The mountain peak of Moel Seabod rises up in the northwest corner of Wales, an area favored for its beautiful scenery by painters such as Joseph Mallord William Turner. A tourist guide of the early 1860s described this view looking up the valley as "one of the sweetest pictures on which the eye can rest." At this "beauty spot," as scenic views are called in Great Britain, the character of the valley changes from a lush, green pastoral landscape to rocky wilderness. Roger Fenton had this specific destination in mind when he set out to make the photograph. The railroad had recently begun to run only a few miles from the site, so Fenton conceivably could have used it to transport himself and his traveling darkroom, which was essential for the photographic processes used in the mid-1800s.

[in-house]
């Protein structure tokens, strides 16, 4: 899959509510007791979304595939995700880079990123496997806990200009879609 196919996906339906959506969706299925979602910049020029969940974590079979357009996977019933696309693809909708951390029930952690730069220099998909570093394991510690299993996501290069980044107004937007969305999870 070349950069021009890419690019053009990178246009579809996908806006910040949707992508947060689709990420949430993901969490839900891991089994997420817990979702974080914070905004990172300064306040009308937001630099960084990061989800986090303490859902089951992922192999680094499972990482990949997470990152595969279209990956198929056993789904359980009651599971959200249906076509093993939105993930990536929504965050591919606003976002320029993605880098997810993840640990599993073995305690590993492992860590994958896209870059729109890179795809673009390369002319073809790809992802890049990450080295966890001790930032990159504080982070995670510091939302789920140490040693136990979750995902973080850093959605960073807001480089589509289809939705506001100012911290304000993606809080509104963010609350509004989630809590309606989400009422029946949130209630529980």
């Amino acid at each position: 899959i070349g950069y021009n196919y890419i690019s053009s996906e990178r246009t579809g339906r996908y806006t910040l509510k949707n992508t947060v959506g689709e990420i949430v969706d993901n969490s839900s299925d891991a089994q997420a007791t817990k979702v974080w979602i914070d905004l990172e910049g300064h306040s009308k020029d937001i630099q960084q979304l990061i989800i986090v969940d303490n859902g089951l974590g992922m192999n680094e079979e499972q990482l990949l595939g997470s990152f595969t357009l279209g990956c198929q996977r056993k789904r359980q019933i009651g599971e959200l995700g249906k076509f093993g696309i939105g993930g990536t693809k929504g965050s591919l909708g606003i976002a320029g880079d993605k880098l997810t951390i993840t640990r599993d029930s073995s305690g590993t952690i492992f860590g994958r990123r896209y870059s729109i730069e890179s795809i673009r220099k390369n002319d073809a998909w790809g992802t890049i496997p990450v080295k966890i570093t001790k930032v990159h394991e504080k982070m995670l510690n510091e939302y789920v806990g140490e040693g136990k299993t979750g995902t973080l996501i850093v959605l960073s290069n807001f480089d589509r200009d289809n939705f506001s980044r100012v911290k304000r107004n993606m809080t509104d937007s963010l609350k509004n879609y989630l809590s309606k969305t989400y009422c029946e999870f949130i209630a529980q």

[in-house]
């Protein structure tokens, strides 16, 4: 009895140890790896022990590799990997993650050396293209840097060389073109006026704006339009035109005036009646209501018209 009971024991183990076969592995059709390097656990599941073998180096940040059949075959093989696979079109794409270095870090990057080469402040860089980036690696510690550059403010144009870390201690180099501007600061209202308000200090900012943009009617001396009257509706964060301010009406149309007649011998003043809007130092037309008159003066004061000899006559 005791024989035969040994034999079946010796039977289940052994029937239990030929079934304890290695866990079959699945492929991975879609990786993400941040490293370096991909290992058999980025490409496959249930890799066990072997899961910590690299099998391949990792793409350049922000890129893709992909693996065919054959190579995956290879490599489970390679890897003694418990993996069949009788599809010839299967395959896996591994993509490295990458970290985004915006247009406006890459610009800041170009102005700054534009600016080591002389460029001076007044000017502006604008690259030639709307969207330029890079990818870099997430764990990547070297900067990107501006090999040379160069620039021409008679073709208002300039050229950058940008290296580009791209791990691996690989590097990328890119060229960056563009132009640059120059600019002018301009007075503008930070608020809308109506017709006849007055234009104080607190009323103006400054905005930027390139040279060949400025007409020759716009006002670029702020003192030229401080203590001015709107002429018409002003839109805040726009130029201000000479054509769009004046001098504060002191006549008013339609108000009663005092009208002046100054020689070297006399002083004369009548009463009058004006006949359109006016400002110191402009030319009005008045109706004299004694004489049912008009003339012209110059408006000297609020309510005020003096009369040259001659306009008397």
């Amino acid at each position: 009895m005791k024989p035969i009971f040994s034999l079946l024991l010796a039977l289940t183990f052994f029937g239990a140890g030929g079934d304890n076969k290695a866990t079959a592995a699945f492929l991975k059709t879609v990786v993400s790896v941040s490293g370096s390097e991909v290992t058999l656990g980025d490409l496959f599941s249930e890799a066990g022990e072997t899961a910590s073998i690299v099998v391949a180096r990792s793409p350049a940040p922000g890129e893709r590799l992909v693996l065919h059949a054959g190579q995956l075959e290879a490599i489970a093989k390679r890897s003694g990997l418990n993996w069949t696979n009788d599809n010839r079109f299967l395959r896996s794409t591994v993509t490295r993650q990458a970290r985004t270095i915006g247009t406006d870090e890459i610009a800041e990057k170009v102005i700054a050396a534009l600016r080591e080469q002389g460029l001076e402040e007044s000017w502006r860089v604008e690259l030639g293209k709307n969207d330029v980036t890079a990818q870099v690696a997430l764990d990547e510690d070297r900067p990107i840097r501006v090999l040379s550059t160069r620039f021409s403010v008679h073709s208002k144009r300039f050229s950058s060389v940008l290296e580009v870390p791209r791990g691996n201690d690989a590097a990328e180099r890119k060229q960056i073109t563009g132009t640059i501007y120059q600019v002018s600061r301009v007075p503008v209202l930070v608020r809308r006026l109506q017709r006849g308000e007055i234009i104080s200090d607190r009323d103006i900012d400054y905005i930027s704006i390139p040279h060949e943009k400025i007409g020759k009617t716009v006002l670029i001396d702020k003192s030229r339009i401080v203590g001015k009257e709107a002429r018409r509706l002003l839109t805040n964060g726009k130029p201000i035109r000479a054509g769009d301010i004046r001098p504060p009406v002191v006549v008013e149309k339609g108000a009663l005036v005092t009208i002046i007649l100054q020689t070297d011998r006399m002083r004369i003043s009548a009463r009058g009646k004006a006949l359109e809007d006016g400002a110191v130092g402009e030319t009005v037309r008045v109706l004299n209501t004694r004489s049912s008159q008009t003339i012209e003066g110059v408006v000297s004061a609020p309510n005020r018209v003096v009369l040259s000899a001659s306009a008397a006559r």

Landscape photographs such as this one established Fenton's reputation as a photographer and were consistently successfully exhibited by him. One reviewer exulted that Fenton "seems to be to photography what Turner was to painting–our greatest landscape photographer." Fenton was especially praised for his command of aerial perspective, the ability to convey the effect of distance on the flat plane of the photograph.